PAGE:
A tacit admission by the US Air Force that the F-35 has failed its main mission has triggered an outpouring of outrage from Americans who think the stealth fighter’s gargantuan budget could have been better spent on other things.
Frustration with Lockheed Martin’s fifth-generation stealth jet flooded Twitter on Wednesday, after Forbes magazine published a story about how USAF commissioning a study into a new, cheaper and lighter fighter amounts to “a tacit admission that the F-35 has failed.”
— Forbes (@Forbes) February 23, 2021
“We could have used this cash to cancel student loans for every person in America,” lamented the liberal watchdog Public Citizen, pointing to the F-35 program’s estimated $1.7 trillion lifetime cost.
For that kind of money, “we could have completely replaced America’s water infrastructure,” said environmentalist advocate Erin Brockovich.
“That’s enough to house all homeless people in the United States 28 times over,”tweeted Robert Reich, Labor secretary in the Clinton administration.
In the F-35’s case, it’s like the sunk cost fallacy was (literally) weaponized into the boondoggle that keeps on giving. https://t.co/JUXf9d9F6g
— Bret Weinstein (@BretWeinstein) February 24, 2021
Democrat activist Charlotte Clymer used the F-35 issue to argue that President Joe Biden’s proposed $1.9 trillion coronavirus “relief package” would be money better spent.
Others, like Daily Beast reporter Spencer Ackerman, joked that the plane isn’t really a failure since “It very successfully transfers hundreds of billions of dollars of your money to defense contractors.”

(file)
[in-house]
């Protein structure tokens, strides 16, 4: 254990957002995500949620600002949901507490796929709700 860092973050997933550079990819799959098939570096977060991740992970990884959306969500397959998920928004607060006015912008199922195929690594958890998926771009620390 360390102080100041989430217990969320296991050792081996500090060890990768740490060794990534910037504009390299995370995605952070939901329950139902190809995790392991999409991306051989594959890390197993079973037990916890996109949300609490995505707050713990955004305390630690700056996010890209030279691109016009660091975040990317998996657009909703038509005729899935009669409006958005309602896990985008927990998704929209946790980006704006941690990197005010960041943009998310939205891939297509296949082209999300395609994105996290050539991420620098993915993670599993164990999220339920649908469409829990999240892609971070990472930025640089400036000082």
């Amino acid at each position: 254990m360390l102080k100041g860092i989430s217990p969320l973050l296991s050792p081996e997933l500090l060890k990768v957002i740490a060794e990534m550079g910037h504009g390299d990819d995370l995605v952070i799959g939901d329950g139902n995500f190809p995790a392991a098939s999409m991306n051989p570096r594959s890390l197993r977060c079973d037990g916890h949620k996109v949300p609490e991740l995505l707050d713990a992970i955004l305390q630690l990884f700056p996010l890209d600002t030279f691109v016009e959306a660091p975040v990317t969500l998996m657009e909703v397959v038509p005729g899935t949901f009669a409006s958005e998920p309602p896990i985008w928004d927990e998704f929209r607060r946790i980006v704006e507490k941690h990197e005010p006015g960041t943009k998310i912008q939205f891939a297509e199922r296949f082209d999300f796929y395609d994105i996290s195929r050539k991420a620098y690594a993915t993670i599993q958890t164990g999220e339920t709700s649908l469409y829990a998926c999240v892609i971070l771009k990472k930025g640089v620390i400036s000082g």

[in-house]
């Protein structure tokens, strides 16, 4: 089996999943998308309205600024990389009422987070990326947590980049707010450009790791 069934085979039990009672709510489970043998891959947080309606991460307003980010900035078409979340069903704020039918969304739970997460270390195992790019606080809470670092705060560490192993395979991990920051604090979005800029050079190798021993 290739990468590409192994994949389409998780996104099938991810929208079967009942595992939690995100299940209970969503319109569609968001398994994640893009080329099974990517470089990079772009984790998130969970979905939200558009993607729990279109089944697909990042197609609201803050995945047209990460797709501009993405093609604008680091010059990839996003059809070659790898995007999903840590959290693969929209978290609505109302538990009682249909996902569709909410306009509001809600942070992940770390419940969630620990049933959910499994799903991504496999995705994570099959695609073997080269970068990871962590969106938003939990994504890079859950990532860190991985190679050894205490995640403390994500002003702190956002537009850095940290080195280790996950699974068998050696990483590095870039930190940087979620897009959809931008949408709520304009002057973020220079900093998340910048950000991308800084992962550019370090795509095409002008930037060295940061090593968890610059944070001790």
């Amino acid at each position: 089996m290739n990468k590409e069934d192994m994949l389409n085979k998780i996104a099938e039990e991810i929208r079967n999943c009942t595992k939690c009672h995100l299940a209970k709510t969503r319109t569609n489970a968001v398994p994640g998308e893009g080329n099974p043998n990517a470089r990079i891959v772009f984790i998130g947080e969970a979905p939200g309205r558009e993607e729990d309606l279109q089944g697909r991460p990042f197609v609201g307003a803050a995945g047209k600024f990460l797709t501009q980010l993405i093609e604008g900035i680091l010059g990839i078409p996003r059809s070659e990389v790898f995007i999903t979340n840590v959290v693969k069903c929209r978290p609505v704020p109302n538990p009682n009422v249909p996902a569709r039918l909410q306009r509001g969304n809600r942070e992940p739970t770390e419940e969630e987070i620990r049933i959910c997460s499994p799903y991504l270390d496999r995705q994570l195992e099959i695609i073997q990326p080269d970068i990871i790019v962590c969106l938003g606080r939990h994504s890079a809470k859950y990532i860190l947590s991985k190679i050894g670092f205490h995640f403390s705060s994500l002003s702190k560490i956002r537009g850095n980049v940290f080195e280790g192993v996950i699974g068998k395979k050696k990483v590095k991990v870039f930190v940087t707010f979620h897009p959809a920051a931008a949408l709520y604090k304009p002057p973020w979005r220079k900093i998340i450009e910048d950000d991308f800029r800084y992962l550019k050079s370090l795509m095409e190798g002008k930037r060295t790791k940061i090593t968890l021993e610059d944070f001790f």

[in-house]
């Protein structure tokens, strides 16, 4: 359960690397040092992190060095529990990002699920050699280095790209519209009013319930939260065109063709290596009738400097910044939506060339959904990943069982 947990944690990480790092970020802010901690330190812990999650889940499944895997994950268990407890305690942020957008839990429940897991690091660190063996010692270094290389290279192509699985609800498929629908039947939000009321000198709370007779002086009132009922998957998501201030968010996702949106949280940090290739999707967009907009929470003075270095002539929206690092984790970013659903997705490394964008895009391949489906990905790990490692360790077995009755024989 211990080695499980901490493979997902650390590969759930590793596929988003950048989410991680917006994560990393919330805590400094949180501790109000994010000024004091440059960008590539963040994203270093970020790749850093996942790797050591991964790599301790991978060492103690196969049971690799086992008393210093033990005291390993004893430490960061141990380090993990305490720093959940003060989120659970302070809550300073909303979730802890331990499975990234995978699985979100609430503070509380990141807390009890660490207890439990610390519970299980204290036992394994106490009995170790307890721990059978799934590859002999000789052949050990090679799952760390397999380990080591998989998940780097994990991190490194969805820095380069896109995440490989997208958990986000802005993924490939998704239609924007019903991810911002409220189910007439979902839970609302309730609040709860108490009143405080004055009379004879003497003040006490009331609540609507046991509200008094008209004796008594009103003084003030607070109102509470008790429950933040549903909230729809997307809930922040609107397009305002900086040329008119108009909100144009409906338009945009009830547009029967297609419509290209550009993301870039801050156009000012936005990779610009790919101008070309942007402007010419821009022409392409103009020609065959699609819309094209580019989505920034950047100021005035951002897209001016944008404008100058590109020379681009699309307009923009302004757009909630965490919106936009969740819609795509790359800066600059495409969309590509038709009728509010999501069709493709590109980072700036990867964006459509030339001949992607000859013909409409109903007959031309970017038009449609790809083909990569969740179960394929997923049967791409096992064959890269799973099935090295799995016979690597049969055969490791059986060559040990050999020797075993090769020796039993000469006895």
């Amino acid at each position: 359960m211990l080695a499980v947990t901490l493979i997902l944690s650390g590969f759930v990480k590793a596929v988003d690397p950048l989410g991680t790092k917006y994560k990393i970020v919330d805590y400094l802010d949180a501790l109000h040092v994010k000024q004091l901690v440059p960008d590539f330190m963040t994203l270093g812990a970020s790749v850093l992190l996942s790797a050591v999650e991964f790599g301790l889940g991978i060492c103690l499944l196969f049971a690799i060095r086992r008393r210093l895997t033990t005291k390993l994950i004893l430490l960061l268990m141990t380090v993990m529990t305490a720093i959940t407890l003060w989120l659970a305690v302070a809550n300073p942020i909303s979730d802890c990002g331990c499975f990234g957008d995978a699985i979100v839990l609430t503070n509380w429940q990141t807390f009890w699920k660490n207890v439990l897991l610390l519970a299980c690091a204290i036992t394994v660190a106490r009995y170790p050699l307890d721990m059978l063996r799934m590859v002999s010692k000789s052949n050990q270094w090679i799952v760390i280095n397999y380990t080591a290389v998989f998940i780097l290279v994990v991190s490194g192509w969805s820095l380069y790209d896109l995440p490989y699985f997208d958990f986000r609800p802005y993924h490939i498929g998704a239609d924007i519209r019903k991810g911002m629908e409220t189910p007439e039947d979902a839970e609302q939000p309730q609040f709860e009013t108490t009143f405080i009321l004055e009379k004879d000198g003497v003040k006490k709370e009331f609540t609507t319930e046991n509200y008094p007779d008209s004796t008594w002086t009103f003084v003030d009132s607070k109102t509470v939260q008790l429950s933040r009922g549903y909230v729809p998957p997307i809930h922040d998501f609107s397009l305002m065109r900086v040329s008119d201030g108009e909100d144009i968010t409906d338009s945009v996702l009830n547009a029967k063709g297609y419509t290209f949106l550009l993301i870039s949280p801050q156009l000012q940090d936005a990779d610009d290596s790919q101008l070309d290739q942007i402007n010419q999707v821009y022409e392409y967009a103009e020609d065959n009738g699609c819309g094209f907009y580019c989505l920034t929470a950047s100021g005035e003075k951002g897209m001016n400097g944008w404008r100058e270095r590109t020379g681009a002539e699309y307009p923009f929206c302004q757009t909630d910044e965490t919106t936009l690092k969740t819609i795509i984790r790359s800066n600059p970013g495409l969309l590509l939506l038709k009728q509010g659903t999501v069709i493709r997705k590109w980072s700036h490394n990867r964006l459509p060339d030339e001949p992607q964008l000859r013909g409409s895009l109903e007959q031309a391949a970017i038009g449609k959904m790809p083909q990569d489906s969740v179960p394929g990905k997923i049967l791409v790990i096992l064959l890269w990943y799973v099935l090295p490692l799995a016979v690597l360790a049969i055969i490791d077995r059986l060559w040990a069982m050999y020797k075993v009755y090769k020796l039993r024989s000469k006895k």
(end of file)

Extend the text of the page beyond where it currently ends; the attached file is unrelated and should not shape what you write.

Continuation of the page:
Congress approved the purchase of 93 of the fighters, at $100 million or so on average, in the 2021 Pentagon funding bill.
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Wednesday’s outrage was triggered by the Forbes story published the evening before. Author David Axe referred to an article from Air Force Magazine from last week that had gone largely unnoticed until now. It announced a tactical aviation study ordered by USAF Chief of Staff General Charles Q. Brown Jr, looking for a “clean sheet design” of something he called a “fourth-and-a half/fifth-gen minus” aircraft.
Brown compared the F-35 to a “high end” sports car, a Ferrari one drives on Sundays only. The plane’s engines are apparently “failing a little faster in certain areas” due to heavy use, so he wants to “moderate how much we’re using those aircraft.” (RT)
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